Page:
|• Total||0.76 sq mi (1.96 km2)|
|• Land||0.76 sq mi (1.96 km2)|
|• Water||0.0 sq mi (0.0 km2)|
|Elevation||1,801 ft (549 m)|
|Population (2010 census)|
|• Density||156/sq mi (60.1/km2)|
|Time zone||UTC-8 (Pacific (PST))|
|• Summer (DST)||UTC-7 (PDT)|
|GNIS feature ID||1518417|
Curlew is an unincorporated community and census-designated place (CDP) located in northwestern Ferry County, Washington, United States, between Malo and Danville on State Route 21. The BNSF Railway ran through the town. The historic Ansorge Hotel is located in Curlew. As of the 2010 census, the population of the community was 118.
Curlew is located at the confluence of Long Alec Creek and the Kettle River. Its elevation is 1,800 feet (550 m) above sea level. Via State Route 21, it is 21 miles (34 km) south to Republic, the Ferry County seat, and 10 miles (16 km) north to the Canadian border.
One of the most popular sites on the Kettle River in summer is "the Old Swimming Hole" near the center of town. Curlew was a pick-up point for moonshine that was dropped in the Kettle River. The tradition is still celebrated on the first Sunday in June each year during the Curlew Barrel Derby Days. A barrel is set adrift in the Kettle River at the Job Corps Bridge, and local citizens bet on when it will reach town.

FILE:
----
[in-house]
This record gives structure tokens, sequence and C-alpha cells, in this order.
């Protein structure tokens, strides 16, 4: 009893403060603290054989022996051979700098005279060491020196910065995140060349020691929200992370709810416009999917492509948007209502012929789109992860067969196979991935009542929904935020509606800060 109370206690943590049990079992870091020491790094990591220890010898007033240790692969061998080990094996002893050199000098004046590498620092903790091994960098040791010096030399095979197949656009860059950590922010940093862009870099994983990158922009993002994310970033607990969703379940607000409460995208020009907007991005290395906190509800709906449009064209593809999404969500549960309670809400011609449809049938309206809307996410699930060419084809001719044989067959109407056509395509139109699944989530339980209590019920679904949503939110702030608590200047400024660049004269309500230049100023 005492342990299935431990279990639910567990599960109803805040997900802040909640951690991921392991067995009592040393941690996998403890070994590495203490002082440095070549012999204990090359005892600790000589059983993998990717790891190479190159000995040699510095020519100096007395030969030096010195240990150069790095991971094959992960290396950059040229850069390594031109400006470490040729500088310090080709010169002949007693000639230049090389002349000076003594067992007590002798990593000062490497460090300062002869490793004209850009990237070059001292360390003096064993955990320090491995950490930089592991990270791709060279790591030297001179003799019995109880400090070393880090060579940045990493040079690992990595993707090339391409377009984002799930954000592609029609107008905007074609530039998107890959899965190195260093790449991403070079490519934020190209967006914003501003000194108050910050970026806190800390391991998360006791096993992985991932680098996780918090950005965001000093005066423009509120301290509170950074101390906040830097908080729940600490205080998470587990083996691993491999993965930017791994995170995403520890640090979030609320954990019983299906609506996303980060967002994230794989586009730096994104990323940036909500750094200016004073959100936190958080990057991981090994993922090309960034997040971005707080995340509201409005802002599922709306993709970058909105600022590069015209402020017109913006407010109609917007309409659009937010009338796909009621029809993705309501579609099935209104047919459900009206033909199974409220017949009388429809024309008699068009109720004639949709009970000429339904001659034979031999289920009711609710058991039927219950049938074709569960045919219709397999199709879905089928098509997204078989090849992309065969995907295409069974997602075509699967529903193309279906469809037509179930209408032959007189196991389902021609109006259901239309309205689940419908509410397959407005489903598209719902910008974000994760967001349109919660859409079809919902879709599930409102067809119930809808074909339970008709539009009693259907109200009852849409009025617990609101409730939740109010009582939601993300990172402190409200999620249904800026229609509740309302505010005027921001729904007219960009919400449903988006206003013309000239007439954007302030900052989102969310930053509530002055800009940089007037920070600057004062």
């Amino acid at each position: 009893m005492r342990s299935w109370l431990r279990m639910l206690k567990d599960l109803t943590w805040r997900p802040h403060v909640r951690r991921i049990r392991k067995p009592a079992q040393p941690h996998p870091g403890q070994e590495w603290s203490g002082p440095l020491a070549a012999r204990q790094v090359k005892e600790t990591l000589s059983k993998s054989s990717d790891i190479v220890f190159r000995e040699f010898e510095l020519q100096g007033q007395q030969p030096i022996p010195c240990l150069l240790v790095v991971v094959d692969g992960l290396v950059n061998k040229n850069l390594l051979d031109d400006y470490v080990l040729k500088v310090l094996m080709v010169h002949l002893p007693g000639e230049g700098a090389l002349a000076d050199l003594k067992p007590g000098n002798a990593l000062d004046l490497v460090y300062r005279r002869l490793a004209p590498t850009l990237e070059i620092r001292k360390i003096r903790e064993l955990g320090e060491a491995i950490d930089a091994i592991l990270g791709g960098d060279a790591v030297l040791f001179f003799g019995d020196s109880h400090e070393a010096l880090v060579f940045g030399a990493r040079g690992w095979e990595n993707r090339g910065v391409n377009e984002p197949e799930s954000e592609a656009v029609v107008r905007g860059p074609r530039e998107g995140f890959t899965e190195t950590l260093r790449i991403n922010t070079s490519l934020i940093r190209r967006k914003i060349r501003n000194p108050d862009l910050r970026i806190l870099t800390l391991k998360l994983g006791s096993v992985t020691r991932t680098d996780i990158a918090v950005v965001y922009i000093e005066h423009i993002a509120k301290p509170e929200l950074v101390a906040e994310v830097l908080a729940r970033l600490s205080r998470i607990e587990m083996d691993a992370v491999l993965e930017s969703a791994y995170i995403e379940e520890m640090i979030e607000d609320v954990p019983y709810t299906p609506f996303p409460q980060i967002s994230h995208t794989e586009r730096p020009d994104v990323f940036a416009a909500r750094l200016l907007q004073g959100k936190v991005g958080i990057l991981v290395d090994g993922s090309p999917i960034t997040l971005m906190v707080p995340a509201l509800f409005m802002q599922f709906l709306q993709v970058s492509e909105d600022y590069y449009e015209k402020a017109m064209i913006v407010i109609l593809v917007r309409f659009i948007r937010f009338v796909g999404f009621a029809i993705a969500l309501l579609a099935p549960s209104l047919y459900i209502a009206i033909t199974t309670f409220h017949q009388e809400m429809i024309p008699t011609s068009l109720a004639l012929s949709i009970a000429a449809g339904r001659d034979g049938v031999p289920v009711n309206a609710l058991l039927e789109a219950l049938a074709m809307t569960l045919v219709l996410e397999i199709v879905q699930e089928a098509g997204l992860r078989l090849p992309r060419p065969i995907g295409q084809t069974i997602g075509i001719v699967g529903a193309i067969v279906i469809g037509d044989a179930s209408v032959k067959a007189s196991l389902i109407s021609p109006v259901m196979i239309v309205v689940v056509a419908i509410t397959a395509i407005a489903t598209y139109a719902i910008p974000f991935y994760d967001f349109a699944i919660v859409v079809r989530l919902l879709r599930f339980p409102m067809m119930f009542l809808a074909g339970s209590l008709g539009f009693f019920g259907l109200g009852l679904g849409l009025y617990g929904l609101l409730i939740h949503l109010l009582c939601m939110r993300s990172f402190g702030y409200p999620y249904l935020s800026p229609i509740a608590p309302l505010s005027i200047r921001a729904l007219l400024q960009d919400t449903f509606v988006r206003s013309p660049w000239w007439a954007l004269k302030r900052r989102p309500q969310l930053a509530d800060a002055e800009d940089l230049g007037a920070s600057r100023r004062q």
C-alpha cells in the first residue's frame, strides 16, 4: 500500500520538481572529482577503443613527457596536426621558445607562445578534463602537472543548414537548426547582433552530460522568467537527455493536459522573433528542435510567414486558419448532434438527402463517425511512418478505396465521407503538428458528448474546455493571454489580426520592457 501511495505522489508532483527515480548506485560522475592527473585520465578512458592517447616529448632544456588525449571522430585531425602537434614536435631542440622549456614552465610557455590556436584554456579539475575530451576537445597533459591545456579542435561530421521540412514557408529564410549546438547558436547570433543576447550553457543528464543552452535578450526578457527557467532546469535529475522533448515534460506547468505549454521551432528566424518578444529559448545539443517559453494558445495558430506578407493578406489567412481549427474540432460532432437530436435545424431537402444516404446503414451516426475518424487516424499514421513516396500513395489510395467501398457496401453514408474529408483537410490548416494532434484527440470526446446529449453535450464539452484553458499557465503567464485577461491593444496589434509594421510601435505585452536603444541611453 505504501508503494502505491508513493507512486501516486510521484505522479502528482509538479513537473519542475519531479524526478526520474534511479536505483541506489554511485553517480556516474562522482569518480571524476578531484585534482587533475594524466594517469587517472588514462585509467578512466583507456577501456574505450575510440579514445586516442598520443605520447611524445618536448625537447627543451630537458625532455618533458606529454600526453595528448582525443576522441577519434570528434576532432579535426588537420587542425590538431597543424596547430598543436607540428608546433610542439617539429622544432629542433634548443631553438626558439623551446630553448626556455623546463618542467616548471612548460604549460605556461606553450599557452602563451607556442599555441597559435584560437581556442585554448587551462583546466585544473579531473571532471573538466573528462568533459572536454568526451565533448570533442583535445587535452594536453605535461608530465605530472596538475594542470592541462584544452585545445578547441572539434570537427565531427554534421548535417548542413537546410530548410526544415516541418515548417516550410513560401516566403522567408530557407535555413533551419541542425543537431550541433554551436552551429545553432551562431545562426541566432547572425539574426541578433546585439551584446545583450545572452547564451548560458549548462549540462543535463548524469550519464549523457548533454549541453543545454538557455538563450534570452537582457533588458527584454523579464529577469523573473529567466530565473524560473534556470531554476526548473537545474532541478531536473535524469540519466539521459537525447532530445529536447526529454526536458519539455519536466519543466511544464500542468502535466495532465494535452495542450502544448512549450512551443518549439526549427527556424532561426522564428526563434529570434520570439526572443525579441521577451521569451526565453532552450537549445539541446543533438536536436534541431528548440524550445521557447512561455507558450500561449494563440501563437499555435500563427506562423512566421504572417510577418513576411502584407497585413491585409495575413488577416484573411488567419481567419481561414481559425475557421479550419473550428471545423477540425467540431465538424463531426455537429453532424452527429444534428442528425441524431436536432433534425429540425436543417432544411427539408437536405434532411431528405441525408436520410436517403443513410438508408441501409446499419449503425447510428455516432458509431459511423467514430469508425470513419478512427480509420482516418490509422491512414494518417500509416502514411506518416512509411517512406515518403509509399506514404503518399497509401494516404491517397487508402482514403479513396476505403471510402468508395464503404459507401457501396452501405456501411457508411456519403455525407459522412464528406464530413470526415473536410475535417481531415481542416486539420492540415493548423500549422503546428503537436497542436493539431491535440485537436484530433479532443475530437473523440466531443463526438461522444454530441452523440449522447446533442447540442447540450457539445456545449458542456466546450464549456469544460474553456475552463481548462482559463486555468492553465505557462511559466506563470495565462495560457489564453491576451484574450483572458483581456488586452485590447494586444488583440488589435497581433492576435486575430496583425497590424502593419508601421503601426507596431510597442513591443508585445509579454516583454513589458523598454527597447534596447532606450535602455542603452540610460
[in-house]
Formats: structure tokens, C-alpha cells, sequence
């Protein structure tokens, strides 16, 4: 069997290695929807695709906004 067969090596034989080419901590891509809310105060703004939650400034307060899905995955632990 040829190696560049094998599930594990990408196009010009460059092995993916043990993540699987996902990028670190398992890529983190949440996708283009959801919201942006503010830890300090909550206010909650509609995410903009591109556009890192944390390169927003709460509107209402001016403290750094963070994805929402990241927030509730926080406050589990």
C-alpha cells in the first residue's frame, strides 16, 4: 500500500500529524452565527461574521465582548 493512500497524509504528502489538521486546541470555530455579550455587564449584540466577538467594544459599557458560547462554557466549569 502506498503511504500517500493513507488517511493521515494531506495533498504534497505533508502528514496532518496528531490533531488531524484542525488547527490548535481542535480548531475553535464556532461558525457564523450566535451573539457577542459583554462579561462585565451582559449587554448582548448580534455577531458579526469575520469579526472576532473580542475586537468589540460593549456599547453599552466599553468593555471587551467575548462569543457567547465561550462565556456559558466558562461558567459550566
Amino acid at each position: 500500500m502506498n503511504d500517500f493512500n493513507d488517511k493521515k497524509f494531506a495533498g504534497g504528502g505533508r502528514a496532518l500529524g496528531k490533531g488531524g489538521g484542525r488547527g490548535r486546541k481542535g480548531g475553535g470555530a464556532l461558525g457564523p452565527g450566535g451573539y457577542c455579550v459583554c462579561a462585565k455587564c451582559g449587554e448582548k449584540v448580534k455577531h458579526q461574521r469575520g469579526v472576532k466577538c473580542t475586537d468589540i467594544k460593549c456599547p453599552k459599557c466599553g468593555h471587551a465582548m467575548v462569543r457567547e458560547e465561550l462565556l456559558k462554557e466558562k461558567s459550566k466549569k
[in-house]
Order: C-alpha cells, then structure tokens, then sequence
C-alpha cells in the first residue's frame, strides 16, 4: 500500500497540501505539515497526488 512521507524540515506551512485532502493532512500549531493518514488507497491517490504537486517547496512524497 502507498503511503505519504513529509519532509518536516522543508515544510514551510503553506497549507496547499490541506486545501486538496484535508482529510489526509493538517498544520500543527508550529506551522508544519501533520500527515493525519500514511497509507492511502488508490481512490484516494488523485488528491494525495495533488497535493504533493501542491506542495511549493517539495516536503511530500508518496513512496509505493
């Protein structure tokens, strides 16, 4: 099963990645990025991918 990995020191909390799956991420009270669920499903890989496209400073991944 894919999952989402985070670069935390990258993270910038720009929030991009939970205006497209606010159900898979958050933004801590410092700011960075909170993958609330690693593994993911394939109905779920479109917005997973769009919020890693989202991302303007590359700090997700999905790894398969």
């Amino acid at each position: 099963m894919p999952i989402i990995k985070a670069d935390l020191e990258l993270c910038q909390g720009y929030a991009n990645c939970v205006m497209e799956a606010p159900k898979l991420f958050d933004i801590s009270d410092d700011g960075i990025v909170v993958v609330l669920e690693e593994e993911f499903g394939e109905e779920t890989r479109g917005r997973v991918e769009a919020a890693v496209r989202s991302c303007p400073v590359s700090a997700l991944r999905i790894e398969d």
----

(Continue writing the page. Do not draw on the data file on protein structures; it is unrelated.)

In 1896 two traders, Guy S. Helphry and J. Walters, set up a general store at an old ferry crossing near the junction of Curlew Creek and the Kettle River. The site around the store grew into a collection of log buildings and other stores. By 1901, a bridge was built across the Kettle River and the community had grown to a population of 200. The community contained two general stores, two saloons, a hotel, two livery stables, a dry goods store and several other businesses. In 1898, a post office was established and the town was named "Curlew". Miners, railroad workers, natives, and others passed through the region. Nearby mines such as Drummer, Lancaster and Panama grew. Curlew never really expanded beyond those early boom years. In the 1950s, there was nearby Curlew Air Force Station, part of the network of Air Defense Command radar stations. The radar site is gone, but the base, 10 miles (16 km) northwest of Curlew up the Kettle River valley, is in use by Job Corps.
- U.S. Geological Survey Geographic Names Information System: Curlew, Washington
- "Geographic Identifiers: 2010 Demographic Profile Data (G001): Curlew CDP, Washington". U.S. Census Bureau, American Factfinder. Retrieved October 21, 2016.
- "US Gazetteer files: 2010, 2000, and 1990". United States Census Bureau. 2011-02-12. Retrieved 2011-04-23.
- "FerryCounty.com Barrel Derby Days". FerryCounty.com. 1998-07-21. Retrieved 2009-02-20.
- N.L. Barlee (2004), Gold Creeks and Ghost Towns of Northeastern Washington. Hancock House Publishers., ISBN 0-88839-452-7